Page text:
Queen and members of the Royal Family gather in Norfolk

The Queen often travels by train to King's Lynn, when on her way to Sandringham for Christmas. Pictu

The Queen often travels by train to King's Lynn, when on her way to Sandringham for Christmas. Picture: Matthew Usher. - Credit: Matthew Usher

As members of her family arrive in perfectly choreographed order, the Queen can look forward to a bumper gathering at Sandringham.

Sandringham House, where the Royal Family gathers for Christmas. Picture: Ian Burt

Sandringham House, where the Royal Family gathers for Christmas. Picture: Ian Burt

While the world's eyes may well be on the newly-engaged Prince Harry and Meghan Markle, the monarch will have more than 20 of her children, grand children and great-grand children joining her for Christmas.

She will have travelled to Norfolk a few days before the rest of her clan arrive to oversee preparations including choosing a tree from her own sawmill.

Along with the minutiae of decorations, menus and place settings, there may also be time to check on the progress of horses at the nearby Royal Stud.

Younger members of the family put the finishing touches to the tree when the family gather at 4pm on Christmas Eve.


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In a nod to their German origins, this is when presents are exchanged. Family members out do each other to see who can buy the cheapest, tackiest gift.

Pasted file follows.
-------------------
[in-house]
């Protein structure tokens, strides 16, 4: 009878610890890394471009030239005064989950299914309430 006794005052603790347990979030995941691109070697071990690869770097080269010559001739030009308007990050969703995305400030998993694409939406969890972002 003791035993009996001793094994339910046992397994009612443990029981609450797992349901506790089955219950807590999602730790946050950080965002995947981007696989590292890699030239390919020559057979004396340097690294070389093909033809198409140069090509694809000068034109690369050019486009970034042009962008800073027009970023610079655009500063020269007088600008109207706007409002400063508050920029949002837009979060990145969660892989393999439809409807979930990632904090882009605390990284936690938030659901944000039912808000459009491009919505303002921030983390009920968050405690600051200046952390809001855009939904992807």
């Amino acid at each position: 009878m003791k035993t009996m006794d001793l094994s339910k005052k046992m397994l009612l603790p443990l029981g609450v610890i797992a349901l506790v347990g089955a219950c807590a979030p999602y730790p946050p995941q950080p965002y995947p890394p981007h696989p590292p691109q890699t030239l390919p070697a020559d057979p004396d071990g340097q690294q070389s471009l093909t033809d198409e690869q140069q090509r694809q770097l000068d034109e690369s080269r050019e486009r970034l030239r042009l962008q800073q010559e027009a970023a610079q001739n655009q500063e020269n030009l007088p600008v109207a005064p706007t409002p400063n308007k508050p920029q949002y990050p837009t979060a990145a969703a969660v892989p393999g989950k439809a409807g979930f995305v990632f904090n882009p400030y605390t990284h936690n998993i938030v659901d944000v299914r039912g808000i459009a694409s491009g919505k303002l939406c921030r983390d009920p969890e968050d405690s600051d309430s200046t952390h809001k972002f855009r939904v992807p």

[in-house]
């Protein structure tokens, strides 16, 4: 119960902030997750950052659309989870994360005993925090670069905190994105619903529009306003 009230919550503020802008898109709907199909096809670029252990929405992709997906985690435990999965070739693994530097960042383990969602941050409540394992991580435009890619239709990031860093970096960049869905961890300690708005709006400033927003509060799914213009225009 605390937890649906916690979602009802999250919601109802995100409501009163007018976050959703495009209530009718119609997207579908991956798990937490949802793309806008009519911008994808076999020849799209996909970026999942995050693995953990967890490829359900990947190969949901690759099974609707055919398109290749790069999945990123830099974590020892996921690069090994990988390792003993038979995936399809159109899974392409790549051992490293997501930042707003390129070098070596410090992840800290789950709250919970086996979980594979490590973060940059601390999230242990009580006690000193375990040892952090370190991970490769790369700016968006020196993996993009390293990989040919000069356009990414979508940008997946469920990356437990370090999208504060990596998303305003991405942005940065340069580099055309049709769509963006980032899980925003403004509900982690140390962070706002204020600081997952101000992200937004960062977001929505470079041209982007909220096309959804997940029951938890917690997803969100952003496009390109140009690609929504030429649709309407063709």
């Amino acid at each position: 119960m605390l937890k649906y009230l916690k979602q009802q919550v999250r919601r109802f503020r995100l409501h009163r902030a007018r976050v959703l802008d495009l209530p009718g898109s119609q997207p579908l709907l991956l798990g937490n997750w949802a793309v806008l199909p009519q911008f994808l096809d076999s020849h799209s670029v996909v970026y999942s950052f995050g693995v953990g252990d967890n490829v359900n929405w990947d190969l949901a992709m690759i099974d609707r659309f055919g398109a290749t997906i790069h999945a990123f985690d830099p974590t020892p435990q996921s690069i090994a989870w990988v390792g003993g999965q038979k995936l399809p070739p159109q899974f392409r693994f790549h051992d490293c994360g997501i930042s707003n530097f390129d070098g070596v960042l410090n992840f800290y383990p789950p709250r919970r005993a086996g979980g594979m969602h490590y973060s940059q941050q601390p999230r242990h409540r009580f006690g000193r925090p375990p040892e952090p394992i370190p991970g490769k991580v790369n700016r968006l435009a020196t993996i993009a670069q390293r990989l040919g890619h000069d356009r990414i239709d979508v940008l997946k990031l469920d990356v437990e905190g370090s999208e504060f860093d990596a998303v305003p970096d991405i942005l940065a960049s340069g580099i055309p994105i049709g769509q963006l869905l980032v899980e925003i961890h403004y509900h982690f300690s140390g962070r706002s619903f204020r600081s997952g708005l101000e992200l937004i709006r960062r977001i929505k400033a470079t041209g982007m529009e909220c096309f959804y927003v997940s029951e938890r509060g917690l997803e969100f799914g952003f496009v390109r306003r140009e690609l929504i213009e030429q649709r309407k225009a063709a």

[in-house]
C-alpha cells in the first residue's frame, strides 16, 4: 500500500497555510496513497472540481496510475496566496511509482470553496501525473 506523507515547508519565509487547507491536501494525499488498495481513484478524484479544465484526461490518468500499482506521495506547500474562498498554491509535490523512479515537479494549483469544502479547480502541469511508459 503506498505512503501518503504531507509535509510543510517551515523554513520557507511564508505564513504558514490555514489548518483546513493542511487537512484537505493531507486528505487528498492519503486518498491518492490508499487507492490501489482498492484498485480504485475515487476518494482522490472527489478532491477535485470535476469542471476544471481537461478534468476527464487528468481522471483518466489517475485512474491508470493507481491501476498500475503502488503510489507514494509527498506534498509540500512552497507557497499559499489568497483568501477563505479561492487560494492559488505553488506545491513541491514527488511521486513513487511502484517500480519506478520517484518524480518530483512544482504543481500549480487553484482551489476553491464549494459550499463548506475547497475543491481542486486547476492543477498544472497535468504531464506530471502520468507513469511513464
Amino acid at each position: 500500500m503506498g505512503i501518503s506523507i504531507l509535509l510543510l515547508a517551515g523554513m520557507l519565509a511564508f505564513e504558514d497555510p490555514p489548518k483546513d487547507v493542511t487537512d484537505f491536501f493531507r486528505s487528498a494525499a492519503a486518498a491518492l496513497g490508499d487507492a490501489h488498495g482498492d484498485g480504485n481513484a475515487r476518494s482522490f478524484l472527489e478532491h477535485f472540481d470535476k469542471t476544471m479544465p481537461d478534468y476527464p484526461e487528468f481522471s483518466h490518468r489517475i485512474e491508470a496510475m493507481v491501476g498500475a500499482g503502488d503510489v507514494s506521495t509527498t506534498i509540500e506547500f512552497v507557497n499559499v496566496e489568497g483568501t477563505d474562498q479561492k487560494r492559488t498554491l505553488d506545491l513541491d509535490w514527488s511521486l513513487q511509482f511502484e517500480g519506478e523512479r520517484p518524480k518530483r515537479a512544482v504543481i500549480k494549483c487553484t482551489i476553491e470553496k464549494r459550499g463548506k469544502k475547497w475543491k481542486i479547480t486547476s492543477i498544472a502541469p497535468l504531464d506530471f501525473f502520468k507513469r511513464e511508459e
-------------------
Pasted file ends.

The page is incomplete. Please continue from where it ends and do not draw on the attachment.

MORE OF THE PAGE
Prince Harry, who once reportedly received a grow your own girlfriend kit, is said to have given the Queen a bath cap bearing the motto 'ain't life a b*tch'.

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Once the wrapping paper is off, family members enjoy drinks before changing for dinner. That means a black tie for the men and gowns and jewels for the women, before a candlelit three-courses followed by drinks.

Christmas Day starts with a full english, before the traditional stroll to church. Well wishers pack the field beside the tiny church.

Numbers are likely to be swollen by those hoping to catch a glimpse of newly-engaged Harry and Meghan.

After church, the family returns to the house for Christmas lunch of turkey with all the trimmings, including vegetables grown on Sandringham's organic farms.

Some depart during the afternoon to spend Christmas elsewhere. Others join the traditional Boxing Day pheasant shoot, led by the Duke of Edinburgh.

The Queen and Prince Philip usually spend January at Sandringham. The Queen stays on until after February 6 - the day in which she acceded to the throne in 1953, after her father King George VI died in his sleep at Sandringham.

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